At the provincial level, the public trust has been shaken by deaths of children in care, patients waiting months or years in pain for health treatment and students taught by way of discovery learning not knowing how to do basic math.
Yet at the local level of government, I have few complaints. Why can private businesses and municipalities get essentials such as electricity and safe drinking water to people, but federal and provincial governments can’t do much of anything right? The answer comes down to competition and choice.
As in the private sector, local governments have to compete, whereas provincial and federal governments don’t. Competition forces municipalities to provide the best service at the best price, otherwise people will leave. If you don’t like the way your local government taxes and spends your money, you can move to the next town. Choice allows citizens the option of living in a high-spending, high-service district, or a low-spending, low-service district. It’s much harder to switch provinces or countries, which is why those levels of government are much less innovative and responsive. They don’t strive for excellence because they don’t have to.
If we were to rebuild Canadian government from the ground up, we would start by recognizing that government doesn’t need to do everything. Families, non-profits and small businesses do a good job of meeting the needs of most people in most communities most of the time. If the private sector or the non-profit sector can do something better, the government should stay out of the way.
The government’s role is mainly to identify and fill in the gaps in essential services. The more decentralized and local the government solution, the better. Government doesn’t need to keep growing and doing more. In fact, government should be actively looking for ways to shrink and do less.
Alvin Finkel says government should do more
The question I posed to myself as a teenager, living in an immigrant Jewish home where I was named for an uncle who was a Holocaust victim, was this: What could governments have done to have prevented the Holocaust? My Uncle Avrom was a committed socialist cadre in the shtetl where his large family lived in a mud hut with almost no food, but were nonetheless viewed by local peasants as hoarders of gold. Though completely unschooled, my dad recognized that peasant scapegoating of Jews resulted less from innate racism than from a campaign of elites, secular and religious, to cover up their exploitation of the peasantry by shifting blame to “the Other.” It was the Polish state, a military dictatorship, that was the enemy of both the Jews and the peasants.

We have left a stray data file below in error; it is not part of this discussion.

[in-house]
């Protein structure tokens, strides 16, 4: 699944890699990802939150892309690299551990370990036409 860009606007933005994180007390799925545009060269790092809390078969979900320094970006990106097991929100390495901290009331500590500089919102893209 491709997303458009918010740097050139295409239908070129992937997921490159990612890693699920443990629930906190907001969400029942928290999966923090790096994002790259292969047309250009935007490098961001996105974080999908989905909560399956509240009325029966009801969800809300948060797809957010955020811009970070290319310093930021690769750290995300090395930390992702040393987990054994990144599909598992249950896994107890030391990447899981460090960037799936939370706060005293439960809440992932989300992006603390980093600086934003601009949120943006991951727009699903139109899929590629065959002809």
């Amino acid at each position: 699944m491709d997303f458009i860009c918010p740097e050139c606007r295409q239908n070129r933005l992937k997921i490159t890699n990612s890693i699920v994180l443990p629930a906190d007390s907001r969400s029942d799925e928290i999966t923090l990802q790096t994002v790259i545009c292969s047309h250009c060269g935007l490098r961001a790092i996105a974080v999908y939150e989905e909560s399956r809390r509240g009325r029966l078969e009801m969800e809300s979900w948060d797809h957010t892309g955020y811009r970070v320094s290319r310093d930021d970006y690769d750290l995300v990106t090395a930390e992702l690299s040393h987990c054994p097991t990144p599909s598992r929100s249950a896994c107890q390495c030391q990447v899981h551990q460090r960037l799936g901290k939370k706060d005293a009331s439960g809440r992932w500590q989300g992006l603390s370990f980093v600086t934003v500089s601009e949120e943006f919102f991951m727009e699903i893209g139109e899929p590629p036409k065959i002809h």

To create peace within and among nations, governments must implement policies that create a large degree of economic equality, as well as economic stability and predictability for all citizens. Anne Frank said poignantly in her Diary: “…in spite of everything I still believe that people are really good at heart. I simply can’t build up my hopes on a foundation consisting of confusion, misery and death.” But with so much of human history being the story of confusion, misery and death, I do not believe that people are innately good. The good news is that they are capable, when circumstances are favourable, of behaving well. The role of the state is to create conditions that will produce that good behaviour.
So, for example, there is no goodness in feticide, infanticide and newborn-girl abandonment in China and India. In 2001 that translated into a demographic ratio of only 861 females for every 1,000 males in India’s Haryana state. But in Kerala there were 1,058 females to 1,000 males. That remarkable difference occurs because Kerala parents count on the state to provide them with pensions and food rations, while parents in Haryana, which has no welfare, look to male heirs to keep them alive in old age. In Kerala a Communist-led Left Front has governed over half the time since 1957, causing the mainstream Congress Party to also push leftward. Kerala has emphasized equality over economic growth. Not a wealthy state, its 34.5 million people nevertheless live seven years longer than Indians on average and have the lowest infant mortality, second-lowest poverty and highest rate of literacy in the country. Kerala has the country’s lowest homicide rate, and communal flare-ups are rare. The state in Kerala provides social insurance, affordable housing, protection for trade unions, and aid for small entrepreneurs. Women’s political involvement has produced policies favouring preventive health and women-run microenterprises.